Global warming is one of the most serious challenges facing the world today.
Defined as “an increase in the average temperature of the earth’s atmosphere, especially a sustained increase sufficient to cause climate change,” it poses a significant risk to the overall climatic condition and the world population in general. Substantial scientific evidence proves that a marked rise in the global average temperatures by more than 2°C above pre-industrial levels poses a significant threat to natural ecosystems.
A sustained temperate increase of this magnitude may cause a considerable melting of the Greenland and Antarctic ice sheets, resulting in a distinct global sea level rise of up to several feet. Scientists fear that such climate change is hazardous to many life forms and predict that this could potentially cause entire species to be wiped out.
Consequences of Global Warming
Several studies, not just in the recent times attest to this fact. It is projected that temperature rises if allowed to continue may many species stranded and unable to adapt to the swiftly changing conditions. It has been indicated that the coral reefs are prone to bleach and may be destroyed in circumstances of persistent warming.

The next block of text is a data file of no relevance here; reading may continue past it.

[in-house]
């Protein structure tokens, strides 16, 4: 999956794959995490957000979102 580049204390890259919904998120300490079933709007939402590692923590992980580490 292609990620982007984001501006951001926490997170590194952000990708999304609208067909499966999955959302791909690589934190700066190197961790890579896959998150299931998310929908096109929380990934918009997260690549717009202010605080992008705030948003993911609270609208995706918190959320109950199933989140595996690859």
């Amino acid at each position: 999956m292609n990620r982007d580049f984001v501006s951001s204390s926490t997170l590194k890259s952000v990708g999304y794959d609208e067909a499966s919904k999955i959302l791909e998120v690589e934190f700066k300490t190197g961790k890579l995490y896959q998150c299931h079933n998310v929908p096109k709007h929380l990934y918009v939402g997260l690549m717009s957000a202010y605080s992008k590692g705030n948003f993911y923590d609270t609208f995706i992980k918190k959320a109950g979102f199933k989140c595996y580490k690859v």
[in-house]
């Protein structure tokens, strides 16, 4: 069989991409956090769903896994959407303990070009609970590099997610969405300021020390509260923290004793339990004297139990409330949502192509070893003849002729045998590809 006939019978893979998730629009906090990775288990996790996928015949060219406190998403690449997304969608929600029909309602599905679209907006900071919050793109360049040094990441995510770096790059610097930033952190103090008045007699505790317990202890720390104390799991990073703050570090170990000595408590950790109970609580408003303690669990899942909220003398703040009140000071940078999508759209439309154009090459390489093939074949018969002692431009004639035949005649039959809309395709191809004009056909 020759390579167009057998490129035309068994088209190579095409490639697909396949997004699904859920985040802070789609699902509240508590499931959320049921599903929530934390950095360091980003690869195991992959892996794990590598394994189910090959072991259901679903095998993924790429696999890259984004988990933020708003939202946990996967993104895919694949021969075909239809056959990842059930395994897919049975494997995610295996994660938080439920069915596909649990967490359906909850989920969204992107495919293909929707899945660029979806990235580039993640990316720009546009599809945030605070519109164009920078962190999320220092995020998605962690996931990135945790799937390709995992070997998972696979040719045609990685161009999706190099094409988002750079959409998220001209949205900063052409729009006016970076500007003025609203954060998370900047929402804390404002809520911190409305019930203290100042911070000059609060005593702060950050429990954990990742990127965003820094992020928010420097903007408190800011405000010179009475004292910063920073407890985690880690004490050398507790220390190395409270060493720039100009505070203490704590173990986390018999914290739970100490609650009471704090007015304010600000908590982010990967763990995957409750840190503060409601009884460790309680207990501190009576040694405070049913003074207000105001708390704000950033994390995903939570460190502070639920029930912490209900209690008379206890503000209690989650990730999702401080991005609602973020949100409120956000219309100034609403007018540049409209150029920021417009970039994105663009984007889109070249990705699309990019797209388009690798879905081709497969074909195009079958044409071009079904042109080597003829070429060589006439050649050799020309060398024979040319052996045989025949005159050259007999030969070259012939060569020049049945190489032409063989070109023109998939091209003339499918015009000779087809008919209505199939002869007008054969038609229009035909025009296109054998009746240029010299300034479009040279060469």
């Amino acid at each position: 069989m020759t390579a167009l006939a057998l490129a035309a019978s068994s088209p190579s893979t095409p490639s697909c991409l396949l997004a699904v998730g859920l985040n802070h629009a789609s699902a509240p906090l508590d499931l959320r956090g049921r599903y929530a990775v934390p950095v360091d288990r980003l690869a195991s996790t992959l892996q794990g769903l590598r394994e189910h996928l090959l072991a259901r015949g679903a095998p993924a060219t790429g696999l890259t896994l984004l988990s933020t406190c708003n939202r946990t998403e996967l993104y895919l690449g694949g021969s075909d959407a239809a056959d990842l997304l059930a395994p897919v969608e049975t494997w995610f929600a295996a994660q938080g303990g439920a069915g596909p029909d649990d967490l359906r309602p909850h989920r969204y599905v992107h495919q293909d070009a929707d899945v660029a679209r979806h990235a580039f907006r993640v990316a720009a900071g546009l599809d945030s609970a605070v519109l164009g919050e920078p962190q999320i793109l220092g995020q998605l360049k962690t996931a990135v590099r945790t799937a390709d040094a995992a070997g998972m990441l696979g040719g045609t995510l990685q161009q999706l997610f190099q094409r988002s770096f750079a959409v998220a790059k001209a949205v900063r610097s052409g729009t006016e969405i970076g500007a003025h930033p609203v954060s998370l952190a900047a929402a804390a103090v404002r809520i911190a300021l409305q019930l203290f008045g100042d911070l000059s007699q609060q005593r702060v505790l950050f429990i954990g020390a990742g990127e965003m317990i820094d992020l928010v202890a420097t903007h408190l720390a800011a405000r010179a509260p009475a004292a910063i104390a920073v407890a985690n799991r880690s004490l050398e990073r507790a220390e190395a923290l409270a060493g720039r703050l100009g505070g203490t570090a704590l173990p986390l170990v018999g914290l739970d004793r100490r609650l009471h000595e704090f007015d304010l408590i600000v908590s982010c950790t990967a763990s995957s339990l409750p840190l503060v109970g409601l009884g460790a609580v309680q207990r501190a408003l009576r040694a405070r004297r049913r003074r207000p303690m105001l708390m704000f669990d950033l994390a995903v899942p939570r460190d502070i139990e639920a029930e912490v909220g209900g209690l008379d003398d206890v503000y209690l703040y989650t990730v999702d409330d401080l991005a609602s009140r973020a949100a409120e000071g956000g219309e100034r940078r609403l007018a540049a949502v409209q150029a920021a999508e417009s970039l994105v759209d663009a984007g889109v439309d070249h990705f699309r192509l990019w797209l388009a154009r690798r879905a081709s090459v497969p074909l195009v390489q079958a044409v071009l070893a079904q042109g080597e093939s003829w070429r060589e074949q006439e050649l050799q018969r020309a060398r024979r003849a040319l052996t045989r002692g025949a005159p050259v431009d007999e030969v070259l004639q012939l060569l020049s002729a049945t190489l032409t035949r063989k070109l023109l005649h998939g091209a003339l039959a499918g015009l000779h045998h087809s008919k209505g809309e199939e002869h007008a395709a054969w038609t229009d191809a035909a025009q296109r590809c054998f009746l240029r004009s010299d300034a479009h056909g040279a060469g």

Other climatic changes of global warming include frequent storms and dangerous hurricanes, and unexpected or sudden variations in the weather including deadly heat waves, drought and wildfire.
Several anomalies are known to develop that impact tropical precipitation under global warming. It has been shown that a significant fall in moisture levels is induced by the warmer tropospheric temperature and therefore precipitation is decreased. The variation in the gross moist stability is a potential factor that causes discrepancies in the predicted regional tropical precipitation (Chou, & Neelin, 2004).
Statistical Evidence and Analysis
When the Kyoto Protocol came into force in 2005 Greenpeace, the attempt was lauded as a positive sign of environmental sensitization. There was now a price to be paid for causing climate pollution – penalties for polluters. The dreams of a ‘low-carbon economy had been born.
Two years later, however, projections show that the European Union has fallen woefully short of its targets for cutting greenhouse gas emissions, from the committed 8 per cent cut from the 1990 levels by year 2012. Estimating based on current measures and policies by 2010 the emissions will fall by a mere 0.6% below 1990 levels (Clogherty 2007).
Several studies indicate that the concentration of heat-trapping gases in the atmosphere at or below 450 parts per million CO2-equivalent would halve the chances of a global temperature rise above a 2°C average.